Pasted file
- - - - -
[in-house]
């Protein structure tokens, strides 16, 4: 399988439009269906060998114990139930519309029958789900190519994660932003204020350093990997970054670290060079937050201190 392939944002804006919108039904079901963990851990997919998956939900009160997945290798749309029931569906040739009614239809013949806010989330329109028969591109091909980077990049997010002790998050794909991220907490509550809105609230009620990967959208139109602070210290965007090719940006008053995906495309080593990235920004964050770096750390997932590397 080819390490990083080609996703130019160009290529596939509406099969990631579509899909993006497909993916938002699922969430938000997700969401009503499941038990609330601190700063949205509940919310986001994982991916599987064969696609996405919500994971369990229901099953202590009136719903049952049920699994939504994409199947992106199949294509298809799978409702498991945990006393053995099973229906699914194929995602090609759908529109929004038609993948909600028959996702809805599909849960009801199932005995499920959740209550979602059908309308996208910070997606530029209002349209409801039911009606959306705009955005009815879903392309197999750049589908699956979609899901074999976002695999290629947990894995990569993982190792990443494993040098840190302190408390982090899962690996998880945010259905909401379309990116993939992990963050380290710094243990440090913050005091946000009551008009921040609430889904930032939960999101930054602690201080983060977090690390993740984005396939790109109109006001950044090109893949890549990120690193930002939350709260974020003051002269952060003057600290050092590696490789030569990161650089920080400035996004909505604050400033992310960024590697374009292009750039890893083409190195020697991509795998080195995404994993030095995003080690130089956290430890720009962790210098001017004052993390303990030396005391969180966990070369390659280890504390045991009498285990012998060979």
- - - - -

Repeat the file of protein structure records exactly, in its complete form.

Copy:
[in-house]
């Protein structure tokens, strides 16, 4: 399988439009269906060998114990139930519309029958789900190519994660932003204020350093990997970054670290060079937050201190 392939944002804006919108039904079901963990851990997919998956939900009160997945290798749309029931569906040739009614239809013949806010989330329109028969591109091909980077990049997010002790998050794909991220907490509550809105609230009620990967959208139109602070210290965007090719940006008053995906495309080593990235920004964050770096750390997932590397 080819390490990083080609996703130019160009290529596939509406099969990631579509899909993006497909993916938002699922969430938000997700969401009503499941038990609330601190700063949205509940919310986001994982991916599987064969696609996405919500994971369990229901099953202590009136719903049952049920699994939504994409199947992106199949294509298809799978409702498991945990006393053995099973229906699914194929995602090609759908529109929004038609993948909600028959996702809805599909849960009801199932005995499920959740209550979602059908309308996208910070997606530029209002349209409801039911009606959306705009955005009815879903392309197999750049589908699956979609899901074999976002695999290629947990894995990569993982190792990443494993040098840190302190408390982090899962690996998880945010259905909401379309990116993939992990963050380290710094243990440090913050005091946000009551008009921040609430889904930032939960999101930054602690201080983060977090690390993740984005396939790109109109006001950044090109893949890549990120690193930002939350709260974020003051002269952060003057600290050092590696490789030569990161650089920080400035996004909505604050400033992310960024590697374009292009750039890893083409190195020697991509795998080195995404994993030095995003080690130089956290430890720009962790210098001017004052993390303990030396005391969180966990070369390659280890504390045991009498285990012998060979």